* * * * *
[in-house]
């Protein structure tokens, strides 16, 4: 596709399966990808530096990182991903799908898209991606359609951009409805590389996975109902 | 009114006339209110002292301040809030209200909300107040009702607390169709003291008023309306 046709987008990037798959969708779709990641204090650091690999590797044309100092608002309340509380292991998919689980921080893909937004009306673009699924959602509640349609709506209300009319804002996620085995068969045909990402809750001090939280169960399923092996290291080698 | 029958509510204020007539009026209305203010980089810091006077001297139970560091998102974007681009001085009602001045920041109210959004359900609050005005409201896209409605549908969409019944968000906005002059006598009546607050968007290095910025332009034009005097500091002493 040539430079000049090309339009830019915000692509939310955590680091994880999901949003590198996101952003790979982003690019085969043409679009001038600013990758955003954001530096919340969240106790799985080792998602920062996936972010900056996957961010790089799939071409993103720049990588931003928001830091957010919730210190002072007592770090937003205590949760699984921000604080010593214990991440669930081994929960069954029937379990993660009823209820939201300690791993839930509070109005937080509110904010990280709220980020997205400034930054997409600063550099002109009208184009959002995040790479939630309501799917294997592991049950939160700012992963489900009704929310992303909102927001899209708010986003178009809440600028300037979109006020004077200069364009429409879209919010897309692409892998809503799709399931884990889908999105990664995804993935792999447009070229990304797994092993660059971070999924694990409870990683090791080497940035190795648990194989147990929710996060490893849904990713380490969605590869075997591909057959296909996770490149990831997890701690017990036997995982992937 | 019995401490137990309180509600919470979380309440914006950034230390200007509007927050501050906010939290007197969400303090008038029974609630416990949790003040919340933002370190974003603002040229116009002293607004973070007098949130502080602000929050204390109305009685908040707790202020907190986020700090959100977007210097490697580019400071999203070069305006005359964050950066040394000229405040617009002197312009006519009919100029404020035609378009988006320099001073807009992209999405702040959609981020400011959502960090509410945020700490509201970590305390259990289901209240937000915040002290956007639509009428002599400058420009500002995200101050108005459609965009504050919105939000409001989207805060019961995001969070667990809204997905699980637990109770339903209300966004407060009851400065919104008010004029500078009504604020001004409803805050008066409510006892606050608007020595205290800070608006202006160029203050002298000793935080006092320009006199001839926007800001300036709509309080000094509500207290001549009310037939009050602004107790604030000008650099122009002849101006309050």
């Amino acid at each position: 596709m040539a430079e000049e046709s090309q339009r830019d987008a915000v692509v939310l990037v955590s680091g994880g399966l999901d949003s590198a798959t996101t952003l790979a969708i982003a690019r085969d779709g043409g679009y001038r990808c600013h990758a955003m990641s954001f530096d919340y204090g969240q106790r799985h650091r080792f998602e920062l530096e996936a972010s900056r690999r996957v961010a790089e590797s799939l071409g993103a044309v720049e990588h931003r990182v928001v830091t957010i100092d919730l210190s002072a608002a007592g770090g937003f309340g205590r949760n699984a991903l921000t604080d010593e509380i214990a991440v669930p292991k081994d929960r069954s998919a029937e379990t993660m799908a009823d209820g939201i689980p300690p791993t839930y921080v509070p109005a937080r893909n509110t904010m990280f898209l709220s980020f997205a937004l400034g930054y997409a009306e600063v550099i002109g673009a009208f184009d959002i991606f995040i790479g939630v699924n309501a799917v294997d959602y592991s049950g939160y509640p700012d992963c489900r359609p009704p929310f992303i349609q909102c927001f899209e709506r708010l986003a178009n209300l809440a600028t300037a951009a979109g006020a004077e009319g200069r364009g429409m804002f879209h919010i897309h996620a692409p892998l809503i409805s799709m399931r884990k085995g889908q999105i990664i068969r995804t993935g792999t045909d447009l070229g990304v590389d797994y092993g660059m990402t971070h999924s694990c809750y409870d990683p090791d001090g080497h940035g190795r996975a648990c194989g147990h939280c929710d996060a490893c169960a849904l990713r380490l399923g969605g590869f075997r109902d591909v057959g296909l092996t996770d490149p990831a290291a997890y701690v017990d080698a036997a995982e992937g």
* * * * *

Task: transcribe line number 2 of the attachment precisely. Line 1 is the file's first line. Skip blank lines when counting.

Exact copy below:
């Protein structure tokens, strides 16, 4: 596709399966990808530096990182991903799908898209991606359609951009409805590389996975109902 | 009114006339209110002292301040809030209200909300107040009702607390169709003291008023309306 046709987008990037798959969708779709990641204090650091690999590797044309100092608002309340509380292991998919689980921080893909937004009306673009699924959602509640349609709506209300009319804002996620085995068969045909990402809750001090939280169960399923092996290291080698 | 029958509510204020007539009026209305203010980089810091006077001297139970560091998102974007681009001085009602001045920041109210959004359900609050005005409201896209409605549908969409019944968000906005002059006598009546607050968007290095910025332009034009005097500091002493 040539430079000049090309339009830019915000692509939310955590680091994880999901949003590198996101952003790979982003690019085969043409679009001038600013990758955003954001530096919340969240106790799985080792998602920062996936972010900056996957961010790089799939071409993103720049990588931003928001830091957010919730210190002072007592770090937003205590949760699984921000604080010593214990991440669930081994929960069954029937379990993660009823209820939201300690791993839930509070109005937080509110904010990280709220980020997205400034930054997409600063550099002109009208184009959002995040790479939630309501799917294997592991049950939160700012992963489900009704929310992303909102927001899209708010986003178009809440600028300037979109006020004077200069364009429409879209919010897309692409892998809503799709399931884990889908999105990664995804993935792999447009070229990304797994092993660059971070999924694990409870990683090791080497940035190795648990194989147990929710996060490893849904990713380490969605590869075997591909057959296909996770490149990831997890701690017990036997995982992937 | 019995401490137990309180509600919470979380309440914006950034230390200007509007927050501050906010939290007197969400303090008038029974609630416990949790003040919340933002370190974003603002040229116009002293607004973070007098949130502080602000929050204390109305009685908040707790202020907190986020700090959100977007210097490697580019400071999203070069305006005359964050950066040394000229405040617009002197312009006519009919100029404020035609378009988006320099001073807009992209999405702040959609981020400011959502960090509410945020700490509201970590305390259990289901209240937000915040002290956007639509009428002599400058420009500002995200101050108005459609965009504050919105939000409001989207805060019961995001969070667990809204997905699980637990109770339903209300966004407060009851400065919104008010004029500078009504604020001004409803805050008066409510006892606050608007020595205290800070608006202006160029203050002298000793935080006092320009006199001839926007800001300036709509309080000094509500207290001549009310037939009050602004107790604030000008650099122009002849101006309050």